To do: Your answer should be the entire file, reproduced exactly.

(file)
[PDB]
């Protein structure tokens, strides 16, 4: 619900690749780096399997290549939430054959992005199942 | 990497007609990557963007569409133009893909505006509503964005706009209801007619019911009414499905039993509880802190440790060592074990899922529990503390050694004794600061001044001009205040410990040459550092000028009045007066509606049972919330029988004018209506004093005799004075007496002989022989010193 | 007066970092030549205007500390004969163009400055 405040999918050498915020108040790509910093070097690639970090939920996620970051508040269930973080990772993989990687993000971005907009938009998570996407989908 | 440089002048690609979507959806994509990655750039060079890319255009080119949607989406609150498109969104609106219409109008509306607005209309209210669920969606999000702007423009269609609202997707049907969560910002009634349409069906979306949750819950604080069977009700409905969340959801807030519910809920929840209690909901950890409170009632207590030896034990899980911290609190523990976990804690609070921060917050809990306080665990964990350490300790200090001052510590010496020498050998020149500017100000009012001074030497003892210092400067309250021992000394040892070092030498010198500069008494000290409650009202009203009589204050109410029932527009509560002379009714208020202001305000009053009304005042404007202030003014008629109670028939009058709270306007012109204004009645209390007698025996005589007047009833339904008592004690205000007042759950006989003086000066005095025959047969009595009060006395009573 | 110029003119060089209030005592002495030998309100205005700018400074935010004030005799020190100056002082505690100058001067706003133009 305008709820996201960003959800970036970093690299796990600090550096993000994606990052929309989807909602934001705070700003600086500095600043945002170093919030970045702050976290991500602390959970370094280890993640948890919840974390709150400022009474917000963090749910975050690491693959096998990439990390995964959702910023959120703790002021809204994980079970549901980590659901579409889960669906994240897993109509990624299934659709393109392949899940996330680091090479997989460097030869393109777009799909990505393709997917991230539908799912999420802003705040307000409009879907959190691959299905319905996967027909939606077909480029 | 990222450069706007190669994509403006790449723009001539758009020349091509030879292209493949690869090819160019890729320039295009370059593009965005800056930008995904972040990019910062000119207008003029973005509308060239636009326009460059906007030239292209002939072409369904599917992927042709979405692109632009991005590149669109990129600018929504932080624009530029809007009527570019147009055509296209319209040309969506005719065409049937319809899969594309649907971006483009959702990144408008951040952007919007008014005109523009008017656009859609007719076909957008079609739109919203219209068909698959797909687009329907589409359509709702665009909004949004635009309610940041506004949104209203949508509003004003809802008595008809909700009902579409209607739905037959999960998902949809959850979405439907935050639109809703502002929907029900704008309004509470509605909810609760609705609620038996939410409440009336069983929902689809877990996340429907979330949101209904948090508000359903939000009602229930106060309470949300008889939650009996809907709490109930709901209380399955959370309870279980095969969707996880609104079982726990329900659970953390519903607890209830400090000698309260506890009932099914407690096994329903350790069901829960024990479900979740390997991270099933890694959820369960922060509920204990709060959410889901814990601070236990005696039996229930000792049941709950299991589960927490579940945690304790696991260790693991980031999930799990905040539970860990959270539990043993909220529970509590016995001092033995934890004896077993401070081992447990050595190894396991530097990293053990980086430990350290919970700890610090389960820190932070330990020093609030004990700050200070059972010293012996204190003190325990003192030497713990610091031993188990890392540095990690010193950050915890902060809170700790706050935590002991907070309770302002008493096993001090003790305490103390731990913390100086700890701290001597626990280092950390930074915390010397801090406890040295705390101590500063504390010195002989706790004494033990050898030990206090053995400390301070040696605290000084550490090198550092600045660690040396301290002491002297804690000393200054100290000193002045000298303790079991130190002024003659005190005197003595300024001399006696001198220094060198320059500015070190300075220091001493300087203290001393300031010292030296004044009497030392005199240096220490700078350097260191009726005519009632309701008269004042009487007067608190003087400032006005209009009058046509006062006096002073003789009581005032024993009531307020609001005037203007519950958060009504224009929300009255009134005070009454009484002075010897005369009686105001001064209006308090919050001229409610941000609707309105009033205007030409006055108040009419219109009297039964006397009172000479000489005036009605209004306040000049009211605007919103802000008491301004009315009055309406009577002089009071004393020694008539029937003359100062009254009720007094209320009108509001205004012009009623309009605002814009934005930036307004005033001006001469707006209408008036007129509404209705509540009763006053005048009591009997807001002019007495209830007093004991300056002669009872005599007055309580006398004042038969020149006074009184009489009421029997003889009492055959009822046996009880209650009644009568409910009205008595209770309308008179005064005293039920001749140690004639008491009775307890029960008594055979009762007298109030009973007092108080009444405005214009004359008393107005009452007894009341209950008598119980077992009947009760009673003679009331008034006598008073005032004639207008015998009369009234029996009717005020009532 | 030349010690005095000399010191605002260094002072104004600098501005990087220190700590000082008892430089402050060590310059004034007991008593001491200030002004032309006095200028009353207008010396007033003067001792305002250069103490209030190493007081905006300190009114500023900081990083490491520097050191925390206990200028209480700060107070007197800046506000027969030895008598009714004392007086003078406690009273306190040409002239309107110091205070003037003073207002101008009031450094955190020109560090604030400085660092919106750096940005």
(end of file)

[PDB]
């Protein structure tokens, strides 16, 4: 619900690749780096399997290549939430054959992005199942 | 990497007609990557963007569409133009893909505006509503964005706009209801007619019911009414499905039993509880802190440790060592074990899922529990503390050694004794600061001044001009205040410990040459550092000028009045007066509606049972919330029988004018209506004093005799004075007496002989022989010193 | 007066970092030549205007500390004969163009400055 405040999918050498915020108040790509910093070097690639970090939920996620970051508040269930973080990772993989990687993000971005907009938009998570996407989908 | 440089002048690609979507959806994509990655750039060079890319255009080119949607989406609150498109969104609106219409109008509306607005209309209210669920969606999000702007423009269609609202997707049907969560910002009634349409069906979306949750819950604080069977009700409905969340959801807030519910809920929840209690909901950890409170009632207590030896034990899980911290609190523990976990804690609070921060917050809990306080665990964990350490300790200090001052510590010496020498050998020149500017100000009012001074030497003892210092400067309250021992000394040892070092030498010198500069008494000290409650009202009203009589204050109410029932527009509560002379009714208020202001305000009053009304005042404007202030003014008629109670028939009058709270306007012109204004009645209390007698025996005589007047009833339904008592004690205000007042759950006989003086000066005095025959047969009595009060006395009573 | 110029003119060089209030005592002495030998309100205005700018400074935010004030005799020190100056002082505690100058001067706003133009 305008709820996201960003959800970036970093690299796990600090550096993000994606990052929309989807909602934001705070700003600086500095600043945002170093919030970045702050976290991500602390959970370094280890993640948890919840974390709150400022009474917000963090749910975050690491693959096998990439990390995964959702910023959120703790002021809204994980079970549901980590659901579409889960669906994240897993109509990624299934659709393109392949899940996330680091090479997989460097030869393109777009799909990505393709997917991230539908799912999420802003705040307000409009879907959190691959299905319905996967027909939606077909480029 | 990222450069706007190669994509403006790449723009001539758009020349091509030879292209493949690869090819160019890729320039295009370059593009965005800056930008995904972040990019910062000119207008003029973005509308060239636009326009460059906007030239292209002939072409369904599917992927042709979405692109632009991005590149669109990129600018929504932080624009530029809007009527570019147009055509296209319209040309969506005719065409049937319809899969594309649907971006483009959702990144408008951040952007919007008014005109523009008017656009859609007719076909957008079609739109919203219209068909698959797909687009329907589409359509709702665009909004949004635009309610940041506004949104209203949508509003004003809802008595008809909700009902579409209607739905037959999960998902949809959850979405439907935050639109809703502002929907029900704008309004509470509605909810609760609705609620038996939410409440009336069983929902689809877990996340429907979330949101209904948090508000359903939000009602229930106060309470949300008889939650009996809907709490109930709901209380399955959370309870279980095969969707996880609104079982726990329900659970953390519903607890209830400090000698309260506890009932099914407690096994329903350790069901829960024990479900979740390997991270099933890694959820369960922060509920204990709060959410889901814990601070236990005696039996229930000792049941709950299991589960927490579940945690304790696991260790693991980031999930799990905040539970860990959270539990043993909220529970509590016995001092033995934890004896077993401070081992447990050595190894396991530097990293053990980086430990350290919970700890610090389960820190932070330990020093609030004990700050200070059972010293012996204190003190325990003192030497713990610091031993188990890392540095990690010193950050915890902060809170700790706050935590002991907070309770302002008493096993001090003790305490103390731990913390100086700890701290001597626990280092950390930074915390010397801090406890040295705390101590500063504390010195002989706790004494033990050898030990206090053995400390301070040696605290000084550490090198550092600045660690040396301290002491002297804690000393200054100290000193002045000298303790079991130190002024003659005190005197003595300024001399006696001198220094060198320059500015070190300075220091001493300087203290001393300031010292030296004044009497030392005199240096220490700078350097260191009726005519009632309701008269004042009487007067608190003087400032006005209009009058046509006062006096002073003789009581005032024993009531307020609001005037203007519950958060009504224009929300009255009134005070009454009484002075010897005369009686105001001064209006308090919050001229409610941000609707309105009033205007030409006055108040009419219109009297039964006397009172000479000489005036009605209004306040000049009211605007919103802000008491301004009315009055309406009577002089009071004393020694008539029937003359100062009254009720007094209320009108509001205004012009009623309009605002814009934005930036307004005033001006001469707006209408008036007129509404209705509540009763006053005048009591009997807001002019007495209830007093004991300056002669009872005599007055309580006398004042038969020149006074009184009489009421029997003889009492055959009822046996009880209650009644009568409910009205008595209770309308008179005064005293039920001749140690004639008491009775307890029960008594055979009762007298109030009973007092108080009444405005214009004359008393107005009452007894009341209950008598119980077992009947009760009673003679009331008034006598008073005032004639207008015998009369009234029996009717005020009532 | 030349010690005095000399010191605002260094002072104004600098501005990087220190700590000082008892430089402050060590310059004034007991008593001491200030002004032309006095200028009353207008010396007033003067001792305002250069103490209030190493007081905006300190009114500023900081990083490491520097050191925390206990200028209480700060107070007197800046506000027969030895008598009714004392007086003078406690009273306190040409002239309107110091205070003037003073207002101008009031450094955190020109560090604030400085660092919106750096940005």